COLUMBUS, Ohio – An Ohio man was convicted of wire fraud and sentenced to prison for his role in an illegal scheme to solicit payments and sell hunting leases on properties where he had no authority, according to the Ohio Department of Natural Resources (ODNR) Division of Wildlife.
The U.S. District Court in Southern Ohio found Nathan L. Knox, 30, of Mechanicsburg, guilty on September 8 and sentenced him to one year and one day in prison, three years of supervised release, and restitution of $18,037.
According to court documents, the defendant operated a scheme in 2019 where he placed advertisements on social media pages for supposed hunting leases in Ohio, but he had no right to sell the leases in question. The defendant charged prospective clients between $400 and $5,000 and offered pictures of mature buck deer as false evidence of the parcels. In total, he solicited payments from at least 68 different individuals, all residing outside Ohio, and received payments totaling $34,000 from at least 59 of those individuals.
“We value Ohio’s landowners and work hard to protect their interests as well as the interests of hunters. This case shows the results of that work,” said Division of Wildlife Chief Kendra Wecker.
The defendant was arrested in September 2019 by the Fayette County Sheriff’s Office while attempting to collect a fee owed by two victims from Florida. The victims had travelled to the supposed lease site to scout the area, where they were confronted by the true landowner and realized they had been defrauded. They contacted the sheriff’s office to set up a meeting with the defendant, who was then arrested.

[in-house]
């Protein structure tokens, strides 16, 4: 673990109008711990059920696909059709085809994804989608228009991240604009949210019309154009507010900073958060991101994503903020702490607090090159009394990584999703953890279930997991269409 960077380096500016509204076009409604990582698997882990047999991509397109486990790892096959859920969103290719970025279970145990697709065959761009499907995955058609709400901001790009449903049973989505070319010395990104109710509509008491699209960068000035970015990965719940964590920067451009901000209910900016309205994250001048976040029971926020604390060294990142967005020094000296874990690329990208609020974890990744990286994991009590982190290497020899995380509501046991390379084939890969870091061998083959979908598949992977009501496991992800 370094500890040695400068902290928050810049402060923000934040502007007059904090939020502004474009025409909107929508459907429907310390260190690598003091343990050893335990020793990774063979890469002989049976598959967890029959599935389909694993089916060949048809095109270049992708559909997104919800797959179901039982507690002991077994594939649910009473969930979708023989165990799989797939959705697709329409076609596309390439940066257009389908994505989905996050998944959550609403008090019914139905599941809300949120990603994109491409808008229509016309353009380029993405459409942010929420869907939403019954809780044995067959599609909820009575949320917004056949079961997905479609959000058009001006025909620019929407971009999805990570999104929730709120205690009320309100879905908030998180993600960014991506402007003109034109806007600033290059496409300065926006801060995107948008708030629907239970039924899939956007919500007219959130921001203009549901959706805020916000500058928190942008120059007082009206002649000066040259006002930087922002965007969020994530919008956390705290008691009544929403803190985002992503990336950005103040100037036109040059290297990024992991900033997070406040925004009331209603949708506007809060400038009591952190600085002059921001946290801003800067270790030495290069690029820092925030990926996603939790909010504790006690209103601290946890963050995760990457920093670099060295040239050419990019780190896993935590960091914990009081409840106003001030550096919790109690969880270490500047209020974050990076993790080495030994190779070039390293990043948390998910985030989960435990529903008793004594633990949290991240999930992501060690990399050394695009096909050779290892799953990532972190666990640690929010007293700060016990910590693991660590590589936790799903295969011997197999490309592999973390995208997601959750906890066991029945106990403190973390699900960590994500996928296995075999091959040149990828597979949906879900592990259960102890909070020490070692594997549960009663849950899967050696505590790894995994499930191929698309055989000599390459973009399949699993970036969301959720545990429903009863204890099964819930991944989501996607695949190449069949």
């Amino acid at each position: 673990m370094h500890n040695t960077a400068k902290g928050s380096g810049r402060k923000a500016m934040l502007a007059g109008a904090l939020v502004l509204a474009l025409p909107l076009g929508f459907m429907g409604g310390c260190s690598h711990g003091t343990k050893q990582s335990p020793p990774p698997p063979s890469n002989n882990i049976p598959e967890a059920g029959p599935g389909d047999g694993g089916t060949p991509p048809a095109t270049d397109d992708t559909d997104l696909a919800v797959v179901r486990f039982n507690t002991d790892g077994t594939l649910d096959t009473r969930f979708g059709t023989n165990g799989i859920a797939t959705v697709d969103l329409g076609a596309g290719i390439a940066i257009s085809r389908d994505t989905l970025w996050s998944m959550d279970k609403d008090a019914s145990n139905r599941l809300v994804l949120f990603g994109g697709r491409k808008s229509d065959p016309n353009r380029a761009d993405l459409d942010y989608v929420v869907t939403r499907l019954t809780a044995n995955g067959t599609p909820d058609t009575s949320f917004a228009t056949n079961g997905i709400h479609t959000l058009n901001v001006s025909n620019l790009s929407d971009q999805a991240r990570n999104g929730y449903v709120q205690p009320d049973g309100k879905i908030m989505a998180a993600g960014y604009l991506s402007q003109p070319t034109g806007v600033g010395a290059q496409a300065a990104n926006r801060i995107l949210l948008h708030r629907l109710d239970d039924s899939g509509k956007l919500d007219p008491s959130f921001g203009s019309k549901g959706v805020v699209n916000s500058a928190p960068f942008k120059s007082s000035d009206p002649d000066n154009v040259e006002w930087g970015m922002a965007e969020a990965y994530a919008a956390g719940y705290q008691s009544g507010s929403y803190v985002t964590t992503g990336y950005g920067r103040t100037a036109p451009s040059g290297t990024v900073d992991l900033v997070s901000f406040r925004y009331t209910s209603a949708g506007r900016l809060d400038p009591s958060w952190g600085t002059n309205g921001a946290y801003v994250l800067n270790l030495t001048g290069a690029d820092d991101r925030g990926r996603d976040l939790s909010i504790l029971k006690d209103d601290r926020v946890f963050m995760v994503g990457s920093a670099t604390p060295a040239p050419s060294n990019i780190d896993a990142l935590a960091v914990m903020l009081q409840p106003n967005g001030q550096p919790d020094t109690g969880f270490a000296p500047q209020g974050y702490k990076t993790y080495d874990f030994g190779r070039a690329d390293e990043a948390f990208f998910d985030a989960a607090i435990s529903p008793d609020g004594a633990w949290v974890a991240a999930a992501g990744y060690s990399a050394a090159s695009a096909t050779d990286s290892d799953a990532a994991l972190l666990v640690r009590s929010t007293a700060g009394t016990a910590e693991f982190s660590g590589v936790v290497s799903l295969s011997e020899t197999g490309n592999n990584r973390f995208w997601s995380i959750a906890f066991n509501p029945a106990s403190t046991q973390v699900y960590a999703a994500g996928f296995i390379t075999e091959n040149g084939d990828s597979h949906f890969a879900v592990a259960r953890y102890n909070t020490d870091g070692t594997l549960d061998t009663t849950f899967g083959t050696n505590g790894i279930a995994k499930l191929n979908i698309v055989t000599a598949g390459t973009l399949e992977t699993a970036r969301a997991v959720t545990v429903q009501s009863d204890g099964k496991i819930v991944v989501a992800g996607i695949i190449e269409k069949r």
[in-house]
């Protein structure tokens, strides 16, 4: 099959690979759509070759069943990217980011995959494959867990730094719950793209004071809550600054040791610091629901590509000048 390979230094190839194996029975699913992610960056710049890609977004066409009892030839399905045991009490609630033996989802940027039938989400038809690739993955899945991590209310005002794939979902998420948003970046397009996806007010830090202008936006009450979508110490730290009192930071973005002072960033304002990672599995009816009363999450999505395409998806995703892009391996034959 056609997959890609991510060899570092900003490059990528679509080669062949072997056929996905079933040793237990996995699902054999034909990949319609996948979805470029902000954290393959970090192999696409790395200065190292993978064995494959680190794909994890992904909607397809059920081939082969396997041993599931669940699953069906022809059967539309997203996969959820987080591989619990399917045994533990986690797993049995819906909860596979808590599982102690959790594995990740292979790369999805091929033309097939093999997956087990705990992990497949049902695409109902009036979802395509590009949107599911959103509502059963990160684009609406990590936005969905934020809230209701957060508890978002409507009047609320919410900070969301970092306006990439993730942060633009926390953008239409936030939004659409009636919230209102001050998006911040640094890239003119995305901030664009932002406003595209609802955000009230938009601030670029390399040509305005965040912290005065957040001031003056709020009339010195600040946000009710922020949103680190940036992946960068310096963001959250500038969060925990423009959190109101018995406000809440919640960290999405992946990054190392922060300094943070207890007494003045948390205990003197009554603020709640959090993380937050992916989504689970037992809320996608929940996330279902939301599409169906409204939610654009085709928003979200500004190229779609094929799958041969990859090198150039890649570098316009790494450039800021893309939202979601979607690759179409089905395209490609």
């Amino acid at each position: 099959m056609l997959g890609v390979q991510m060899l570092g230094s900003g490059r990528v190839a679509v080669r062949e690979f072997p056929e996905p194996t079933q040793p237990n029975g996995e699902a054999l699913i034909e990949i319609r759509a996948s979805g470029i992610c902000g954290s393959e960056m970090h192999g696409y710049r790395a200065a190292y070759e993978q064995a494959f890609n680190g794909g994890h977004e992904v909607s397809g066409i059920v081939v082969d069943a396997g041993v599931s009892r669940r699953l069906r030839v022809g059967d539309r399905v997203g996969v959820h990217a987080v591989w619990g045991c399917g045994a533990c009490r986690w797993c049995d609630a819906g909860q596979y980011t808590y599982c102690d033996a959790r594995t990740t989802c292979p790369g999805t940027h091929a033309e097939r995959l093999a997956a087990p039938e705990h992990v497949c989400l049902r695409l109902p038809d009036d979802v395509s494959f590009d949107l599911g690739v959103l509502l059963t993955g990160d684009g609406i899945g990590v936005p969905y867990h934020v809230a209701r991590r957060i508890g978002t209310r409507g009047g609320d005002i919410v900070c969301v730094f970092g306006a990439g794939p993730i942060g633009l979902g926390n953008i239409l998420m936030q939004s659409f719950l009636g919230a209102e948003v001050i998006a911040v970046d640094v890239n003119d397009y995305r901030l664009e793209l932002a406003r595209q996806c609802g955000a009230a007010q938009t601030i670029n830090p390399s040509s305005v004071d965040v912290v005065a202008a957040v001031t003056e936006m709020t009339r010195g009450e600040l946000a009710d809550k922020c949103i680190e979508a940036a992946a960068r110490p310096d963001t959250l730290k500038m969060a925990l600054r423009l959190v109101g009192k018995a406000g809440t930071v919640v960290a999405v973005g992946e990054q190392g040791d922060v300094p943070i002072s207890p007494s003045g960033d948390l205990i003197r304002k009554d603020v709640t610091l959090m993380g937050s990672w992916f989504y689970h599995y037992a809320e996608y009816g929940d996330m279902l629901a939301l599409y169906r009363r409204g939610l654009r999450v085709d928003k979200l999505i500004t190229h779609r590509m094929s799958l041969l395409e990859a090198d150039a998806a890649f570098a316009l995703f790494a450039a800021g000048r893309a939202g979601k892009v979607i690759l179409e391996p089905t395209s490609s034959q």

During this time, the Division of Wildlife received numerous complaints from landowners and began investigating the case. Ohio Wildlife Investigator Kandy Klosterman collaborated with the U.S. Fish and Wildlife Service and federal court to investigate the case.
Anyone who witnesses a wildlife violation in Ohio can call 1-800-POACHER (1-800-762-2437). Reports are kept anonymous.
Ohio wildlife officers have statewide authority to enforce wildlife regulations and protect state lands, waterways, and property. As state law enforcement officers, they contribute to public safety in their local areas and Ohio’s great outdoors. They also speak to hundreds of clubs and groups about conservation and wildlife programs, perform fish and wildlife surveys, and provide technical advice and instruction about wildlife management issues, hunting, fishing, and other outdoor related recreation.